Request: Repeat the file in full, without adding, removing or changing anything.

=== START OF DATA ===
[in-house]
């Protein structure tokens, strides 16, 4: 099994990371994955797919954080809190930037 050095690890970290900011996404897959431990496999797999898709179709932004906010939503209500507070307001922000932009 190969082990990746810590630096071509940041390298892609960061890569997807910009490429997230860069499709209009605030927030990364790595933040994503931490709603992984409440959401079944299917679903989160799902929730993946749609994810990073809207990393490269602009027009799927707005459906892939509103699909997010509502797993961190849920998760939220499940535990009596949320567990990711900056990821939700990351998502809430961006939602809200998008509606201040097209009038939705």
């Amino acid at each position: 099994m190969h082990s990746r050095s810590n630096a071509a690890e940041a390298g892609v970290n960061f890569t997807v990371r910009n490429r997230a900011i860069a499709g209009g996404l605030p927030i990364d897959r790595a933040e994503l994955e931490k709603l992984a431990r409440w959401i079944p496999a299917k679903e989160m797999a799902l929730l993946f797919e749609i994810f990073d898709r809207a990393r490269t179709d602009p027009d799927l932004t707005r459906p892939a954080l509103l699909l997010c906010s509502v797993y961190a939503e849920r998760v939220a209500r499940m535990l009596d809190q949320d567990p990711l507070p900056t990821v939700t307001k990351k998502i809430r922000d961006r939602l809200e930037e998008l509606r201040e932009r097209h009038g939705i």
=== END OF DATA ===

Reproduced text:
[in-house]
């Protein structure tokens, strides 16, 4: 099994990371994955797919954080809190930037 050095690890970290900011996404897959431990496999797999898709179709932004906010939503209500507070307001922000932009 190969082990990746810590630096071509940041390298892609960061890569997807910009490429997230860069499709209009605030927030990364790595933040994503931490709603992984409440959401079944299917679903989160799902929730993946749609994810990073809207990393490269602009027009799927707005459906892939509103699909997010509502797993961190849920998760939220499940535990009596949320567990990711900056990821939700990351998502809430961006939602809200998008509606201040097209009038939705």
């Amino acid at each position: 099994m190969h082990s990746r050095s810590n630096a071509a690890e940041a390298g892609v970290n960061f890569t997807v990371r910009n490429r997230a900011i860069a499709g209009g996404l605030p927030i990364d897959r790595a933040e994503l994955e931490k709603l992984a431990r409440w959401i079944p496999a299917k679903e989160m797999a799902l929730l993946f797919e749609i994810f990073d898709r809207a990393r490269t179709d602009p027009d799927l932004t707005r459906p892939a954080l509103l699909l997010c906010s509502v797993y961190a939503e849920r998760v939220a209500r499940m535990l009596d809190q949320d567990p990711l507070p900056t990821v939700t307001k990351k998502i809430r922000d961006r939602l809200e930037e998008l509606r201040e932009r097209h009038g939705i």